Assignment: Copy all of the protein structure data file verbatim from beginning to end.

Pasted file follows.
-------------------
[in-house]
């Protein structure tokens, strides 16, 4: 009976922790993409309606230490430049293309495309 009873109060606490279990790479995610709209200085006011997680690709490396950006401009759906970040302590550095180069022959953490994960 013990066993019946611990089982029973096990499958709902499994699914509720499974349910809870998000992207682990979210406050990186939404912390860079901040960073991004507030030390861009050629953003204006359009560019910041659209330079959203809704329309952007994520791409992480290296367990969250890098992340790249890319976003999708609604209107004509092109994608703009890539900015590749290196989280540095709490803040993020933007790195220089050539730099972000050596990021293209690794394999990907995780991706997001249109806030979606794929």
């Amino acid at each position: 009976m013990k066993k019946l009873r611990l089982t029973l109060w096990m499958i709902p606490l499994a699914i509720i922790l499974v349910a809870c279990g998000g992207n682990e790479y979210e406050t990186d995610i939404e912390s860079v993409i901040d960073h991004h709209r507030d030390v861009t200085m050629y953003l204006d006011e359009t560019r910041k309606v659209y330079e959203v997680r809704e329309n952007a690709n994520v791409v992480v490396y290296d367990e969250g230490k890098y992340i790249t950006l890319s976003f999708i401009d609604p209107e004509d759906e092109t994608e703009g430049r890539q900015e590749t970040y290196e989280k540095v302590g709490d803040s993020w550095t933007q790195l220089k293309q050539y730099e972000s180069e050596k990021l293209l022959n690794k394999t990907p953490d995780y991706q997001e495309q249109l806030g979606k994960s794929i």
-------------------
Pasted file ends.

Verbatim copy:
[in-house]
């Protein structure tokens, strides 16, 4: 009976922790993409309606230490430049293309495309 009873109060606490279990790479995610709209200085006011997680690709490396950006401009759906970040302590550095180069022959953490994960 013990066993019946611990089982029973096990499958709902499994699914509720499974349910809870998000992207682990979210406050990186939404912390860079901040960073991004507030030390861009050629953003204006359009560019910041659209330079959203809704329309952007994520791409992480290296367990969250890098992340790249890319976003999708609604209107004509092109994608703009890539900015590749290196989280540095709490803040993020933007790195220089050539730099972000050596990021293209690794394999990907995780991706997001249109806030979606794929």
């Amino acid at each position: 009976m013990k066993k019946l009873r611990l089982t029973l109060w096990m499958i709902p606490l499994a699914i509720i922790l499974v349910a809870c279990g998000g992207n682990e790479y979210e406050t990186d995610i939404e912390s860079v993409i901040d960073h991004h709209r507030d030390v861009t200085m050629y953003l204006d006011e359009t560019r910041k309606v659209y330079e959203v997680r809704e329309n952007a690709n994520v791409v992480v490396y290296d367990e969250g230490k890098y992340i790249t950006l890319s976003f999708i401009d609604p209107e004509d759906e092109t994608e703009g430049r890539q900015e590749t970040y290196e989280k540095v302590g709490d803040s993020w550095t933007q790195l220089k293309q050539y730099e972000s180069e050596k990021l293209l022959n690794k394999t990907p953490d995780y991706q997001e495309q249109l806030g979606k994960s794929i």